A famed Roman shipwreck, from the first century B.C., resting off the Greek Island of Antikythera may be two sunken ships. Here, scientist divers explore the wreck site in the strait between Crete and Peloponnese.
Here a researcher examines the anchor of what may be the Antikythera wreck or another wreck nearby. They are uncertain because they used Costeau's Antikythera expedition videos to gauge where to anchor their boat. Since some of the shots in the video were almost certainly staged, the researchers can't be sure they weren't diving at a site hundreds of yards away from the site explored in 1976.
The Antikythera wreck is famed for the massive number of artifacts pulled from the site over the past century. Here divers explore the site.
First discovered in the early 1900s by local sponge divers, the wreck is most famous for the Antikythera mechanism, which contains a maze of interlocking gears and mysterious characters etched all over its exposed faces. Originally thought to be a kind of navigational astrolabe, archaeologists continue to uncover its uses and now know that it was, at the very least, a highly intricate astronomical calendar.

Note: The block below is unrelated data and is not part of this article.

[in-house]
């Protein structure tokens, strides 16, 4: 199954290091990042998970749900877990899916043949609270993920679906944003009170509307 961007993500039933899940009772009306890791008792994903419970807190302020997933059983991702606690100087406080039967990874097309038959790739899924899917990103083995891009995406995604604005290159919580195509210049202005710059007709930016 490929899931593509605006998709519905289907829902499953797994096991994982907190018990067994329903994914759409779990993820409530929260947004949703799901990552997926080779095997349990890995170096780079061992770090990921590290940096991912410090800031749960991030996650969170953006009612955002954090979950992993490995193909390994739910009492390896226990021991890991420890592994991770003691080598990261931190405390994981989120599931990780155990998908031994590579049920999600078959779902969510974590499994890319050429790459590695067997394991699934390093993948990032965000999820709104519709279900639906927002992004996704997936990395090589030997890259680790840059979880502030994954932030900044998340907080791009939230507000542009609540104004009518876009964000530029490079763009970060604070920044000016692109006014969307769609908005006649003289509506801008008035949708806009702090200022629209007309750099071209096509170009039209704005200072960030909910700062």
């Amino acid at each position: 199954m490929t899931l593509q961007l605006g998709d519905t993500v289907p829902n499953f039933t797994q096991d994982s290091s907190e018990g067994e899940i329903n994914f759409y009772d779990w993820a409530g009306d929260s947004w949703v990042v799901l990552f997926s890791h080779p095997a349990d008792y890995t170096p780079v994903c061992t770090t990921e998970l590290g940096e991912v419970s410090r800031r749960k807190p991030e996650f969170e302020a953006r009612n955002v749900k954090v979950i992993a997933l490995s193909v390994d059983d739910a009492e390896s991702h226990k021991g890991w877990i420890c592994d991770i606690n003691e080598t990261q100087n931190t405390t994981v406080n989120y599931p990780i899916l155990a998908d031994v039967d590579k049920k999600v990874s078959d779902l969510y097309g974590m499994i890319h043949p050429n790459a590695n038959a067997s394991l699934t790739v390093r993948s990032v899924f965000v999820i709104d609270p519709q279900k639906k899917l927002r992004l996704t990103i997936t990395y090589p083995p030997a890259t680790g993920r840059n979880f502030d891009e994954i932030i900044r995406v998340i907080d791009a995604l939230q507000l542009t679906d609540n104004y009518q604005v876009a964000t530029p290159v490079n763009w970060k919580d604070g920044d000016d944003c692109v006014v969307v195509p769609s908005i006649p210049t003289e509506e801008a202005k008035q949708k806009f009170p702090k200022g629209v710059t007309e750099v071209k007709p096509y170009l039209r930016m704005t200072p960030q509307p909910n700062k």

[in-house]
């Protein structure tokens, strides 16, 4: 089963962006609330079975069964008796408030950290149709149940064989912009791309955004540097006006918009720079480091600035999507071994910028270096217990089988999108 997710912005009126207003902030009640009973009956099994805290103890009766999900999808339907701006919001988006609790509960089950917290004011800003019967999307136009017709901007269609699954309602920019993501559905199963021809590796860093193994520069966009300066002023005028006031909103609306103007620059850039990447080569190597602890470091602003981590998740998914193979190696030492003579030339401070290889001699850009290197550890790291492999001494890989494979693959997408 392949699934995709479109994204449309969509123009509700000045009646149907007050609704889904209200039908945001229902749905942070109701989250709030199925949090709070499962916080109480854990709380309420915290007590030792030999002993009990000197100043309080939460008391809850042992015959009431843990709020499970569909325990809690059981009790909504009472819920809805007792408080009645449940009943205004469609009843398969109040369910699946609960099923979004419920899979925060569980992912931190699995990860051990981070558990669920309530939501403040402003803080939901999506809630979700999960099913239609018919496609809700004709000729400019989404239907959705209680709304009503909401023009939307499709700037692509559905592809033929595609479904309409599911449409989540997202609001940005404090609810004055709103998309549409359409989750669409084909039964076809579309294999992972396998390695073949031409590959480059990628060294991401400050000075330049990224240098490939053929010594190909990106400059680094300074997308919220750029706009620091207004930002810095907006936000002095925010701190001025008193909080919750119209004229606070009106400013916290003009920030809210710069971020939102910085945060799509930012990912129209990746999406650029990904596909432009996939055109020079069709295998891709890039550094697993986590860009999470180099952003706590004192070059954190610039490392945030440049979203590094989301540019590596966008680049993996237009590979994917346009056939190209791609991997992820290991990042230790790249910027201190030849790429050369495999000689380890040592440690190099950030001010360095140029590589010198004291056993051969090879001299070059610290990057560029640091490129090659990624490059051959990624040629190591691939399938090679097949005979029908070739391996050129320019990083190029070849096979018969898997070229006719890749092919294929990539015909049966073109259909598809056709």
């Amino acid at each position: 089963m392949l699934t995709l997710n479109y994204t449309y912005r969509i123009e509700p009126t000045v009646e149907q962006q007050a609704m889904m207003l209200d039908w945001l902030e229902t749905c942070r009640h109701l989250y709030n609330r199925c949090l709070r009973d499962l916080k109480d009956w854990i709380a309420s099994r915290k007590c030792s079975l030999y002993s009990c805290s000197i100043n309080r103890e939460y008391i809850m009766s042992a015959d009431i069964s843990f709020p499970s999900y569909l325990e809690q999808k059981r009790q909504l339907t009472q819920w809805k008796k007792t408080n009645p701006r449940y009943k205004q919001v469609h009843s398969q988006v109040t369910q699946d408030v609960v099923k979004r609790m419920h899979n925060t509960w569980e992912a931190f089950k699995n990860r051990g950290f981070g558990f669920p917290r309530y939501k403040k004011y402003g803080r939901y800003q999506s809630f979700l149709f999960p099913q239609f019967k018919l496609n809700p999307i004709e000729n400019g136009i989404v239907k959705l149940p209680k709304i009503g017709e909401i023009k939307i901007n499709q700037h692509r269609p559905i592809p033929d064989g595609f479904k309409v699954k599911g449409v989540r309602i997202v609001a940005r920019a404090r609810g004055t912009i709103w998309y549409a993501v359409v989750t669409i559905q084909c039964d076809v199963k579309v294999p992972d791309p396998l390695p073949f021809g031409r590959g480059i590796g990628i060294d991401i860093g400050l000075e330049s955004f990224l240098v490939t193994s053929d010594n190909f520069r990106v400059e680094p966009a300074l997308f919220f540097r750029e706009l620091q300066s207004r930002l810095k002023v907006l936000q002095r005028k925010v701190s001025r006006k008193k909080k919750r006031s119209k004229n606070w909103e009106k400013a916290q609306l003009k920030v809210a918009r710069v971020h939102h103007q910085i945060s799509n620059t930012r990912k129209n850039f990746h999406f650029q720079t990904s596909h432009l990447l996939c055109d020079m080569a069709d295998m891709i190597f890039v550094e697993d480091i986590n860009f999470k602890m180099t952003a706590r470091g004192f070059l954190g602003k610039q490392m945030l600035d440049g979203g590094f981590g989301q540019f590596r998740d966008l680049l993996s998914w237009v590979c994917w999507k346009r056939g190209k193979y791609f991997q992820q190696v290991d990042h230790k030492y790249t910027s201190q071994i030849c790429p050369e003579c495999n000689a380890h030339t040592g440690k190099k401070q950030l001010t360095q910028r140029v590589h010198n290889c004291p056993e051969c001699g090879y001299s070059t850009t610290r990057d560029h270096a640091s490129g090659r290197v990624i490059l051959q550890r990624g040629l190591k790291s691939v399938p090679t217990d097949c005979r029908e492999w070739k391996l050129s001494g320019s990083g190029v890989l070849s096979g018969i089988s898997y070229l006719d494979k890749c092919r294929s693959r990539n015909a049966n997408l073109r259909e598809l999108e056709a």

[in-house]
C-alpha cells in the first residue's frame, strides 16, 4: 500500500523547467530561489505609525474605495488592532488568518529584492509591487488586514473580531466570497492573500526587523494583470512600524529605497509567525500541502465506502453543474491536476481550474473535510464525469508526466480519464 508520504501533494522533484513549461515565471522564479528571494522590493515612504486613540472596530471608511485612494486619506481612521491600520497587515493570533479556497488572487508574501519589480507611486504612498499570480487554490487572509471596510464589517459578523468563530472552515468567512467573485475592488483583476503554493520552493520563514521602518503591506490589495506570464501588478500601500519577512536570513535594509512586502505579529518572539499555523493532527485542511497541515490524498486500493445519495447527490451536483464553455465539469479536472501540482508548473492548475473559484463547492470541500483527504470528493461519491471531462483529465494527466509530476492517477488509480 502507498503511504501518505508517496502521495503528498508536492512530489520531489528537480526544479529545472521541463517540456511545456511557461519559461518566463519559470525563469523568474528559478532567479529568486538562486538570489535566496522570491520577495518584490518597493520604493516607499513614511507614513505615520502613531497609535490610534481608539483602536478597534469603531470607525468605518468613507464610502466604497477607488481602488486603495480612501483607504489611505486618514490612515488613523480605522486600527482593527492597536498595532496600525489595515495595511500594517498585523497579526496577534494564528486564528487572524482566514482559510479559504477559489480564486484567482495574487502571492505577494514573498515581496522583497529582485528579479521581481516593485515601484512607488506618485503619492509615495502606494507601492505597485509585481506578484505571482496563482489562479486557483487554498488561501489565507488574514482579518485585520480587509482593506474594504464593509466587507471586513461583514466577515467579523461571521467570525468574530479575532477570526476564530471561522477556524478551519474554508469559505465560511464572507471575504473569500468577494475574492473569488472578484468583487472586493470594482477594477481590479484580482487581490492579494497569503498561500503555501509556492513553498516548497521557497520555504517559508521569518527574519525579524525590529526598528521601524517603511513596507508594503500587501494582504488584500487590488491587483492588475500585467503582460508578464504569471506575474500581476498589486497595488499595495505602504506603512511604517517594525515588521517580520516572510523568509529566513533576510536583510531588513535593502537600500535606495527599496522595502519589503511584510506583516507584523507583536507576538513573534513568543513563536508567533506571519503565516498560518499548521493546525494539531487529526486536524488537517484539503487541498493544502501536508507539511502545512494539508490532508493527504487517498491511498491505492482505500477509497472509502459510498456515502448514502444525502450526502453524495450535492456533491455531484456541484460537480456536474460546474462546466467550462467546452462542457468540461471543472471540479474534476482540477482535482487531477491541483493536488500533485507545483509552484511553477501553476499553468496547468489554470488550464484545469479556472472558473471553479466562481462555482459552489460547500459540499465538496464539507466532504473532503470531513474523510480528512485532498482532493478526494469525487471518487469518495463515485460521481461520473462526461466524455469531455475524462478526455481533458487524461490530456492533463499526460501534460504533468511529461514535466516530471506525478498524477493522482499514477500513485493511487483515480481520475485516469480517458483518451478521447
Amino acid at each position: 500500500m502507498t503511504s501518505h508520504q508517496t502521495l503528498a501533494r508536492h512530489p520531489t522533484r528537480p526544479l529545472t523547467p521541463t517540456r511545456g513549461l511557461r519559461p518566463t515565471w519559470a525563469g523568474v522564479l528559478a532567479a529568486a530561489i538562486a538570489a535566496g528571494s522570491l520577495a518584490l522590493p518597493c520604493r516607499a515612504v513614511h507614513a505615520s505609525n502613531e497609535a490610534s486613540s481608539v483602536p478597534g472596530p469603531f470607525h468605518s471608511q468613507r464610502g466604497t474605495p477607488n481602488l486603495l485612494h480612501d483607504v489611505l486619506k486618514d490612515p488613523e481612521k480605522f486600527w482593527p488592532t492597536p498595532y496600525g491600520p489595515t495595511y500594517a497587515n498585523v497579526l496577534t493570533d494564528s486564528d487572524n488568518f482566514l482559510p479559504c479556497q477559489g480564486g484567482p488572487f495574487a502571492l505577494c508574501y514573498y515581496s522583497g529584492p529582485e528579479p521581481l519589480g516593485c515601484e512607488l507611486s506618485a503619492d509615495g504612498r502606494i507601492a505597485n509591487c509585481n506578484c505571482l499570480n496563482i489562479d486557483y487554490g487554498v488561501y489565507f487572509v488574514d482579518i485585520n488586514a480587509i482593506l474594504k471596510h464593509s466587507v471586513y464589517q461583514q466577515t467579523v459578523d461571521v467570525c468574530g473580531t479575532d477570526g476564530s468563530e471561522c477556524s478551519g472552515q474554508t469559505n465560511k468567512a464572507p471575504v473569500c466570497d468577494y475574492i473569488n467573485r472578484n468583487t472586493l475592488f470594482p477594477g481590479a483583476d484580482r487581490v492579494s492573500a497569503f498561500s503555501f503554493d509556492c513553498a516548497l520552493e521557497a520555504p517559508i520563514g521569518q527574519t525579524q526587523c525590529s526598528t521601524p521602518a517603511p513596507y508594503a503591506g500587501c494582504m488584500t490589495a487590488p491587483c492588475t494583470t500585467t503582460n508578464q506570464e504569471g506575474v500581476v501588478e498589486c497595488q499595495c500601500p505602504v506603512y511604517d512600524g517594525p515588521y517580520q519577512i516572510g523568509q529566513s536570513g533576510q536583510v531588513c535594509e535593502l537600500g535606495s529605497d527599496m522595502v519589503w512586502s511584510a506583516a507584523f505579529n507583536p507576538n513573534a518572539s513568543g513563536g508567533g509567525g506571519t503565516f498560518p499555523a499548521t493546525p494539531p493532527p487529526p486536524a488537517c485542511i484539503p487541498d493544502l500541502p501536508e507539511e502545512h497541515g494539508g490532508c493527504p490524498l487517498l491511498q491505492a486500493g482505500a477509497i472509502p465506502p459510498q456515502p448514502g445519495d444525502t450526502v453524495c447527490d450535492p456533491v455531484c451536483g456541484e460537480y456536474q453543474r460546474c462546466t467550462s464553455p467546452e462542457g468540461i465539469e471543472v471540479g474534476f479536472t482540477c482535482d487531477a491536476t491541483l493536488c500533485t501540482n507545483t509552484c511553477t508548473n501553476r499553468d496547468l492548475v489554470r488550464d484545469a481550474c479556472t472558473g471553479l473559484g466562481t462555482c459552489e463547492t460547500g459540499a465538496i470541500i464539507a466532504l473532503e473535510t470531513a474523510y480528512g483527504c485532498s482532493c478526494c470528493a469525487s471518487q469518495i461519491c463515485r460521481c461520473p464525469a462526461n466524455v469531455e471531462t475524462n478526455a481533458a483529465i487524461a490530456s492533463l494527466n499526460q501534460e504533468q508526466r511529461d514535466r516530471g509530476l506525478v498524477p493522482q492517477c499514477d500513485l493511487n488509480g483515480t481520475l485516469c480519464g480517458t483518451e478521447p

A computer-generated reconstruction of the front and back of the Antikythera Mechanism.
Scientists prepare for their dives into the strait where the famed Antikythera shipwreck lies.